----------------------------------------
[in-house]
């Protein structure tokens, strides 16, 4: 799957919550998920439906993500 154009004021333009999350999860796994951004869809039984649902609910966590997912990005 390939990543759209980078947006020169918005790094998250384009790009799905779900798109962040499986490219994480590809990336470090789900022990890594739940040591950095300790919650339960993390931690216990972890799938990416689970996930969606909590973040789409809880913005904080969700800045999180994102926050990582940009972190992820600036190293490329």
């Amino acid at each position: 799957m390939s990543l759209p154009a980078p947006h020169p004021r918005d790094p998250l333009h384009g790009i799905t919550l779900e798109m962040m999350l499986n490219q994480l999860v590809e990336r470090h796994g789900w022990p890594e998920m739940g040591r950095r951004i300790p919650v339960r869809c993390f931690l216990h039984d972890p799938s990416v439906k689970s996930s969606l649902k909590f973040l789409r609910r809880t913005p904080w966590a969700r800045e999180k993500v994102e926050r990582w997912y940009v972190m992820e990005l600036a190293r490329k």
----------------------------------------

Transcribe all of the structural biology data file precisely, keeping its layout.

[in-house]
């Protein structure tokens, strides 16, 4: 799957919550998920439906993500 154009004021333009999350999860796994951004869809039984649902609910966590997912990005 390939990543759209980078947006020169918005790094998250384009790009799905779900798109962040499986490219994480590809990336470090789900022990890594739940040591950095300790919650339960993390931690216990972890799938990416689970996930969606909590973040789409809880913005904080969700800045999180994102926050990582940009972190992820600036190293490329």
């Amino acid at each position: 799957m390939s990543l759209p154009a980078p947006h020169p004021r918005d790094p998250l333009h384009g790009i799905t919550l779900e798109m962040m999350l499986n490219q994480l999860v590809e990336r470090h796994g789900w022990p890594e998920m739940g040591r950095r951004i300790p919650v339960r869809c993390f931690l216990h039984d972890p799938s990416v439906k689970s996930s969606l649902k909590f973040l789409r609910r809880t913005p904080w966590a969700r800045e999180k993500v994102e926050r990582w997912y940009v972190m992820e990005l600036a190293r490329k």